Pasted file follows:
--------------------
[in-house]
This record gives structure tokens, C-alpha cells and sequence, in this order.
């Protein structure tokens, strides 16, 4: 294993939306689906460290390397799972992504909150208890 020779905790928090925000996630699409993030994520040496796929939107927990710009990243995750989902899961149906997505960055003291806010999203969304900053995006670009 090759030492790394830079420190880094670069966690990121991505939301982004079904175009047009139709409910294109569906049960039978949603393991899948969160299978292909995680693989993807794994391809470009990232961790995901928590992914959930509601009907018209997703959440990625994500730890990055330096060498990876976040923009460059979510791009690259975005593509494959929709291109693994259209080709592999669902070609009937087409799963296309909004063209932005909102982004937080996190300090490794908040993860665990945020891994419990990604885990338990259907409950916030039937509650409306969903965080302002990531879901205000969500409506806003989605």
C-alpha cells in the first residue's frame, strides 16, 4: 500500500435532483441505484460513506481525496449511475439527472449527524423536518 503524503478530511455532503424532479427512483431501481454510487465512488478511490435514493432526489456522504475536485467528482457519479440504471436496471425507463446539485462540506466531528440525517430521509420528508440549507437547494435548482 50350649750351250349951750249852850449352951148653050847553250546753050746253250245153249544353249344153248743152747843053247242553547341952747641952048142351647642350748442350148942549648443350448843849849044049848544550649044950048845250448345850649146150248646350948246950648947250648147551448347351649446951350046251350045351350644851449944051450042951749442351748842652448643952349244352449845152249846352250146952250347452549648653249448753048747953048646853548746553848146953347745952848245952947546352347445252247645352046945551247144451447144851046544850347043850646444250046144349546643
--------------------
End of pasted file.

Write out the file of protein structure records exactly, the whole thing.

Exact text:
[in-house]
This record gives structure tokens, C-alpha cells and sequence, in this order.
């Protein structure tokens, strides 16, 4: 294993939306689906460290390397799972992504909150208890 020779905790928090925000996630699409993030994520040496796929939107927990710009990243995750989902899961149906997505960055003291806010999203969304900053995006670009 090759030492790394830079420190880094670069966690990121991505939301982004079904175009047009139709409910294109569906049960039978949603393991899948969160299978292909995680693989993807794994391809470009990232961790995901928590992914959930509601009907018209997703959440990625994500730890990055330096060498990876976040923009460059979510791009690259975005593509494959929709291109693994259209080709592999669902070609009937087409799963296309909004063209932005909102982004937080996190300090490794908040993860665990945020891994419990990604885990338990259907409950916030039937509650409306969903965080302002990531879901205000969500409506806003989605």
C-alpha cells in the first residue's frame, strides 16, 4: 500500500435532483441505484460513506481525496449511475439527472449527524423536518 503524503478530511455532503424532479427512483431501481454510487465512488478511490435514493432526489456522504475536485467528482457519479440504471436496471425507463446539485462540506466531528440525517430521509420528508440549507437547494435548482 50350649750351250349951750249852850449352951148653050847553250546753050746253250245153249544353249344153248743152747843053247242553547341952747641952048142351647642350748442350148942549648443350448843849849044049848544550649044950048845250448345850649146150248646350948246950648947250648147551448347351649446951350046251350045351350644851449944051450042951749442351748842652448643952349244352449845152249846352250146952250347452549648653249448753048747953048646853548746553848146953347745952848245952947546352347445252247645352046945551247144451447144851046544850347043850646444250046144349546643